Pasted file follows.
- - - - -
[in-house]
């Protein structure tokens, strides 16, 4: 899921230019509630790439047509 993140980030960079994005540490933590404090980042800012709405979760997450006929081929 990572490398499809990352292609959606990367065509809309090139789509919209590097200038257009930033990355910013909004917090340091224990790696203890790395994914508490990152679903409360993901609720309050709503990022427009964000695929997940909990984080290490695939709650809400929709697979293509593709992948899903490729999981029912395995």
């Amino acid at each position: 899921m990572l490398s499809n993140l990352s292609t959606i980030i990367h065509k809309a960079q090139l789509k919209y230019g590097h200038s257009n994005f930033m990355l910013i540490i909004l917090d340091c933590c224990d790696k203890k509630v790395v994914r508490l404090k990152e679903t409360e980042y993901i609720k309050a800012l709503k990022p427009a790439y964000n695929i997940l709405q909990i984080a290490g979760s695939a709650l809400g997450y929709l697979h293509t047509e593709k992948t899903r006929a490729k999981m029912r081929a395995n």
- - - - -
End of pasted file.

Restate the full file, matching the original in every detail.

[in-house]
């Protein structure tokens, strides 16, 4: 899921230019509630790439047509 993140980030960079994005540490933590404090980042800012709405979760997450006929081929 990572490398499809990352292609959606990367065509809309090139789509919209590097200038257009930033990355910013909004917090340091224990790696203890790395994914508490990152679903409360993901609720309050709503990022427009964000695929997940909990984080290490695939709650809400929709697979293509593709992948899903490729999981029912395995």
């Amino acid at each position: 899921m990572l490398s499809n993140l990352s292609t959606i980030i990367h065509k809309a960079q090139l789509k919209y230019g590097h200038s257009n994005f930033m990355l910013i540490i909004l917090d340091c933590c224990d790696k203890k509630v790395v994914r508490l404090k990152e679903t409360e980042y993901i609720k309050a800012l709503k990022p427009a790439y964000n695929i997940l709405q909990i984080a290490g979760s695939a709650l809400g997450y929709l697979h293509t047509e593709k992948t899903r006929a490729k999981m029912r081929a395995n």